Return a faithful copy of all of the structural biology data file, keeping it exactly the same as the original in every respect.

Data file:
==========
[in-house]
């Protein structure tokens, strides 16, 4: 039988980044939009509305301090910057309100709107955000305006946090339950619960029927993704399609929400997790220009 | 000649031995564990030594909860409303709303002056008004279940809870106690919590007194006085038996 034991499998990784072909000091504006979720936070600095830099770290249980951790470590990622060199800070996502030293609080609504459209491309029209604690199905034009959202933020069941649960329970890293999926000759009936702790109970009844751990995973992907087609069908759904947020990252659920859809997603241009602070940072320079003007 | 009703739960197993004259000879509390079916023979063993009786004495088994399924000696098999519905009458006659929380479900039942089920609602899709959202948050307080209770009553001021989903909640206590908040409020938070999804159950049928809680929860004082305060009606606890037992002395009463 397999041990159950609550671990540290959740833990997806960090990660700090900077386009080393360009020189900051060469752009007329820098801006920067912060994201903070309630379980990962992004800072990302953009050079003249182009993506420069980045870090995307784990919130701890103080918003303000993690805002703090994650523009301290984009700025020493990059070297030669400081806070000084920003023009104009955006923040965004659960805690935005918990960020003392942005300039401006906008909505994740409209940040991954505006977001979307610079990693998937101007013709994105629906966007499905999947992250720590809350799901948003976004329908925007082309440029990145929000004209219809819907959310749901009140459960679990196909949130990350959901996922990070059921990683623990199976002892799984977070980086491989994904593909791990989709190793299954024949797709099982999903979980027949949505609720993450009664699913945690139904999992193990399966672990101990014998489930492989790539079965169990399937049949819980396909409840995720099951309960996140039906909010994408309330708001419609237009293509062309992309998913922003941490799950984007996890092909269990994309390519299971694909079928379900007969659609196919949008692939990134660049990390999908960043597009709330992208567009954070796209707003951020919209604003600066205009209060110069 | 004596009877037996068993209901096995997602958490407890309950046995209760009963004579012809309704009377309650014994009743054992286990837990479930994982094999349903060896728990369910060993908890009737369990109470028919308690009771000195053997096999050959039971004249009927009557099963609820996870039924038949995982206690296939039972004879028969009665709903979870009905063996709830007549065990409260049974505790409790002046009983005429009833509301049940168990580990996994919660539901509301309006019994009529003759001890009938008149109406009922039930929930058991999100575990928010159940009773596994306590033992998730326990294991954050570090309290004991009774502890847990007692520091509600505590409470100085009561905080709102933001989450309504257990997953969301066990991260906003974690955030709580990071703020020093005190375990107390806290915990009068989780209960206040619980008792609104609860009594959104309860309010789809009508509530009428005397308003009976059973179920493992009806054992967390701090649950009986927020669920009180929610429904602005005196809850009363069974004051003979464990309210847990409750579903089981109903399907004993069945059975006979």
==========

[in-house]
């Protein structure tokens, strides 16, 4: 039988980044939009509305301090910057309100709107955000305006946090339950619960029927993704399609929400997790220009 | 000649031995564990030594909860409303709303002056008004279940809870106690919590007194006085038996 034991499998990784072909000091504006979720936070600095830099770290249980951790470590990622060199800070996502030293609080609504459209491309029209604690199905034009959202933020069941649960329970890293999926000759009936702790109970009844751990995973992907087609069908759904947020990252659920859809997603241009602070940072320079003007 | 009703739960197993004259000879509390079916023979063993009786004495088994399924000696098999519905009458006659929380479900039942089920609602899709959202948050307080209770009553001021989903909640206590908040409020938070999804159950049928809680929860004082305060009606606890037992002395009463 397999041990159950609550671990540290959740833990997806960090990660700090900077386009080393360009020189900051060469752009007329820098801006920067912060994201903070309630379980990962992004800072990302953009050079003249182009993506420069980045870090995307784990919130701890103080918003303000993690805002703090994650523009301290984009700025020493990059070297030669400081806070000084920003023009104009955006923040965004659960805690935005918990960020003392942005300039401006906008909505994740409209940040991954505006977001979307610079990693998937101007013709994105629906966007499905999947992250720590809350799901948003976004329908925007082309440029990145929000004209219809819907959310749901009140459960679990196909949130990350959901996922990070059921990683623990199976002892799984977070980086491989994904593909791990989709190793299954024949797709099982999903979980027949949505609720993450009664699913945690139904999992193990399966672990101990014998489930492989790539079965169990399937049949819980396909409840995720099951309960996140039906909010994408309330708001419609237009293509062309992309998913922003941490799950984007996890092909269990994309390519299971694909079928379900007969659609196919949008692939990134660049990390999908960043597009709330992208567009954070796209707003951020919209604003600066205009209060110069 | 004596009877037996068993209901096995997602958490407890309950046995209760009963004579012809309704009377309650014994009743054992286990837990479930994982094999349903060896728990369910060993908890009737369990109470028919308690009771000195053997096999050959039971004249009927009557099963609820996870039924038949995982206690296939039972004879028969009665709903979870009905063996709830007549065990409260049974505790409790002046009983005429009833509301049940168990580990996994919660539901509301309006019994009529003759001890009938008149109406009922039930929930058991999100575990928010159940009773596994306590033992998730326990294991954050570090309290004991009774502890847990007692520091509600505590409470100085009561905080709102933001989450309504257990997953969301066990991260906003974690955030709580990071703020020093005190375990107390806290915990009068989780209960206040619980008792609104609860009594959104309860309010789809009508509530009428005397308003009976059973179920493992009806054992967390701090649950009986927020669920009180929610429904602005005196809850009363069974004051003979464990309210847990409750579903089981109903399907004993069945059975006979």